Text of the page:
1. How much end-times preaching or teaching have I listened to in the course of my Christian life (5:1-3)? Have I digested and appropriated the insights and the truth I have received? Read Luke 12:48b. If so, what specific and tangible attitudes and actions have I implemented? During my Christian life how much time have I spent studying the end-times? What have I learned? How has this information led to transformation in my life?
2. Does the reality of impending Tribulation judgment upon unbelievers shake me to my core (5:3)? What unsaved relatives, friends, coworkers, and neighbors can I share the good news of Jesus Christ with? How will my awareness of what awaits the unbelievers I know and love motivate me to share the love and grace of Jesus? Since many unchurched people have an interest in the end-times, how can I use this topic in my spiritual conversations? Read Colossians 4:5-6.
3. What is my spiritual opinion of myself? If I have trusted in Jesus Christ, do I have a healthy, biblical understanding that I am a son or daughter of light (5:4-5)? Since Christ has forgiven my sins, have I forgiven myself? Am I still making excuses for why I can’t serve Christ because of sins and failures from my past? How can I be “light” to those around me? Would my family members, friends, coworkers, and neighbors consider me a son or daughter of light? Why or why not?
4. Am I ready for Jesus to return? Read 1 John 2:28 and 2 Corinthians 5:10. In what area of my life am I a spiritual sleepwalker who has been intoxicated by the world (5:6-7)? What personal steps can I take to return to fellowship and intimacy with Christ? Who can help me grow in my relationship with Christ? Will I contact this person today and ask for his or her assistance?
5. In what ways am I presently seeking to “encourage” and “build up” my fellow believers (5:11)? Read Hebrews 10:24-25. How can I intentionally spur other believers on to love and good deeds as the day of Christ’s return draws near? Am I actively involved in other people’s lives? If so, how? Do I attend a small group? Am I serving in some capacity? Am I a friend to those who need encouragement and strength?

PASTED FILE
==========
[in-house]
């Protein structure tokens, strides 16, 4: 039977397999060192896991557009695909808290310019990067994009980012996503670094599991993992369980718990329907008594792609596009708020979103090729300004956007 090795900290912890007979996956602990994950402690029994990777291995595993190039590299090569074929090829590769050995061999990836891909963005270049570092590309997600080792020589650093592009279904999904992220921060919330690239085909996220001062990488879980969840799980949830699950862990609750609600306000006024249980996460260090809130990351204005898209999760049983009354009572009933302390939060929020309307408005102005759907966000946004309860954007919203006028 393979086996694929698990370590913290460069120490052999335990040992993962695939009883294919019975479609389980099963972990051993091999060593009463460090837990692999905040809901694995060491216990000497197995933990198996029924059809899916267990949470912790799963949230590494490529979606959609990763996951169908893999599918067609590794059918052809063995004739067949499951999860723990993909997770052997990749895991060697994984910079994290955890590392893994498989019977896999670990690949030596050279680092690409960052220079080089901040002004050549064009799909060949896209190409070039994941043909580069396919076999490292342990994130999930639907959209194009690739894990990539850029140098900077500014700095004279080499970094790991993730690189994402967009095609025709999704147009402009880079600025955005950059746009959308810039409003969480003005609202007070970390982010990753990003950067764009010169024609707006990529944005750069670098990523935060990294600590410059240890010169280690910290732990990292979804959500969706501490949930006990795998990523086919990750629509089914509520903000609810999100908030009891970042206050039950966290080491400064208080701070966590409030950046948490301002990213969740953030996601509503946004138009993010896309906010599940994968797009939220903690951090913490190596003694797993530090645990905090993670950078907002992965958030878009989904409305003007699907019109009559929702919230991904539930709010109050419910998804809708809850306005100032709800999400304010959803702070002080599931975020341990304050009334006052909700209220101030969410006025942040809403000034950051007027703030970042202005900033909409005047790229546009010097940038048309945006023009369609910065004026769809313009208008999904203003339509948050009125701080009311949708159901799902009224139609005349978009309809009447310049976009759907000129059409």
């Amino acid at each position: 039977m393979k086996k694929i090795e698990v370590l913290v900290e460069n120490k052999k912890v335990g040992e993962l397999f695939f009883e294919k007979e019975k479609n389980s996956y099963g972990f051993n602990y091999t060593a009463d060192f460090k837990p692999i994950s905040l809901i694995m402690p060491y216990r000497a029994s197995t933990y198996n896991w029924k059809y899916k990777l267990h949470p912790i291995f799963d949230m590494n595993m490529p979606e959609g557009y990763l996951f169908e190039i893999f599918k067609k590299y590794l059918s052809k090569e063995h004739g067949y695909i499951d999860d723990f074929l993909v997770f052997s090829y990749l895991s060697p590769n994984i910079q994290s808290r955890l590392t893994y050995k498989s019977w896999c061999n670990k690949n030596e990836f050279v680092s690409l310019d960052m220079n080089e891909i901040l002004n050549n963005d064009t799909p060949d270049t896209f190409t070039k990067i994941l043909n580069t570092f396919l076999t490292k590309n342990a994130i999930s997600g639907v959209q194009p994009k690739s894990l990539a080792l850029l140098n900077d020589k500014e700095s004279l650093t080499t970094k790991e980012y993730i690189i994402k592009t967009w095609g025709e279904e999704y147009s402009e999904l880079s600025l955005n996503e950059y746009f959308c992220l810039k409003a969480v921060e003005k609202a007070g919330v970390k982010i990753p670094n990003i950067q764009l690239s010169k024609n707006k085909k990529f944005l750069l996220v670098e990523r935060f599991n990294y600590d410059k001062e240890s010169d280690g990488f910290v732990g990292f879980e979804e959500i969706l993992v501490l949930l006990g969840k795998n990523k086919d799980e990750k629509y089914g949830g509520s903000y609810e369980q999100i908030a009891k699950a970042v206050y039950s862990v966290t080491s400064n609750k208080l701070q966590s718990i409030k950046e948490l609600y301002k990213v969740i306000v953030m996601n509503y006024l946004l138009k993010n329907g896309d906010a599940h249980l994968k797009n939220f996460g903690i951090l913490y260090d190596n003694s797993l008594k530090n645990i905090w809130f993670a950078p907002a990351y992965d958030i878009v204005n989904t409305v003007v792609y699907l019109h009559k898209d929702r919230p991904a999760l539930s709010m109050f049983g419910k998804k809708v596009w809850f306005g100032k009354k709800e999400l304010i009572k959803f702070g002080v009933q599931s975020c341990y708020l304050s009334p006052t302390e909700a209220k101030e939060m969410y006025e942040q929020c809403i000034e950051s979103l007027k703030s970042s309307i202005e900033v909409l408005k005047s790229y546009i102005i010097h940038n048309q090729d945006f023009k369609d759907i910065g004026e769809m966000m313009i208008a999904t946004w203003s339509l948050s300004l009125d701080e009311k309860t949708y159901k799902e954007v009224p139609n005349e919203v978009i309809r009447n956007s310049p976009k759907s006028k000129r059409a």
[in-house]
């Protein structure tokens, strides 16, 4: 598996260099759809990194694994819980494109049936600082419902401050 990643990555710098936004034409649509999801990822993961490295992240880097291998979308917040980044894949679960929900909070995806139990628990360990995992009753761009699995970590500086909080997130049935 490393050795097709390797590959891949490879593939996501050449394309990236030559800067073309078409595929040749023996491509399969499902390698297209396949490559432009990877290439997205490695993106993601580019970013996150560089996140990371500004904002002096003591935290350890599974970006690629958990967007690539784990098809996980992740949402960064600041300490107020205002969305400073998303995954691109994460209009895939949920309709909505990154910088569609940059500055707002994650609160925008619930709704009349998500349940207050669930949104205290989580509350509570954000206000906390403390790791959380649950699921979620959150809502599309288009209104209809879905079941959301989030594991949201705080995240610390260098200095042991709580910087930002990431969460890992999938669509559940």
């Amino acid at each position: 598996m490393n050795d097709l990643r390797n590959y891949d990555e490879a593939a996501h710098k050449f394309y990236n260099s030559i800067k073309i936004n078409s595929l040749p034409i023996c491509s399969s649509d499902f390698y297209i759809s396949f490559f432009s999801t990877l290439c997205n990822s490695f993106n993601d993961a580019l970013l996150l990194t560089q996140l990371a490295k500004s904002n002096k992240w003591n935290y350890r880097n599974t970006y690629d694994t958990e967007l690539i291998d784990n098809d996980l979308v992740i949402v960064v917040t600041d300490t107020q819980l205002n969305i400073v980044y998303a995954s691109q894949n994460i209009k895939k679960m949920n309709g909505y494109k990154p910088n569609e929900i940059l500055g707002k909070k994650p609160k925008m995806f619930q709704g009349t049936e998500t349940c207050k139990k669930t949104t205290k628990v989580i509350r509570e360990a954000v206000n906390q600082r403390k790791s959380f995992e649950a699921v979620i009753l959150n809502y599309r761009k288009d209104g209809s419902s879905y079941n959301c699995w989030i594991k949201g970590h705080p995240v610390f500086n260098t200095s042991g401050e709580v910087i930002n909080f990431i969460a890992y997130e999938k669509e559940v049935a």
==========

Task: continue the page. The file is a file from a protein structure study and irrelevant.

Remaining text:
370 Copyright © 2008 Keith R. Krell. Permissions: Feel free to reproduce and distribute any articles written by Keith Krell, in part or in whole, in any format, provided that you do not alter the wording in any way or charge a fee beyond the cost of reproduction. It is our desire to spread this information, not protect or restrict it. Please include the following statement on any distributed copy: by Keith Krell, Timeless Word Ministries, 2508 State Ave NE Olympia, WA 98506, 360-352-9044, www.timelessword.com
371 Sam Gordon, Hope and Glory. Truth for Today (Greenville, SC: Ambassador International, 2005), 177.
372 The breakdown is as follows: 28.5% of the OT and 21.5% of the NT. See J. Barton Payne, Encyclopedia of Biblical Prophecy (Grand Rapids: Baker, 1980), 674-75.
373 Robert Jeffress, As Time Runs Out (Nashville: Broadman, 1999), 10.
376 Paul uses the noun chronos in Rom 7:1; 16:25; 1 Cor 7:39; 16:7; Gal 4:1, 4; 1 Thess 5:1; 2 Tim 1:9; Titus 1:2; and Jude 18. The terms chronos and kairos (see below) are used in Eccl 3:1-8; Dan 2:21; and Acts 1:7.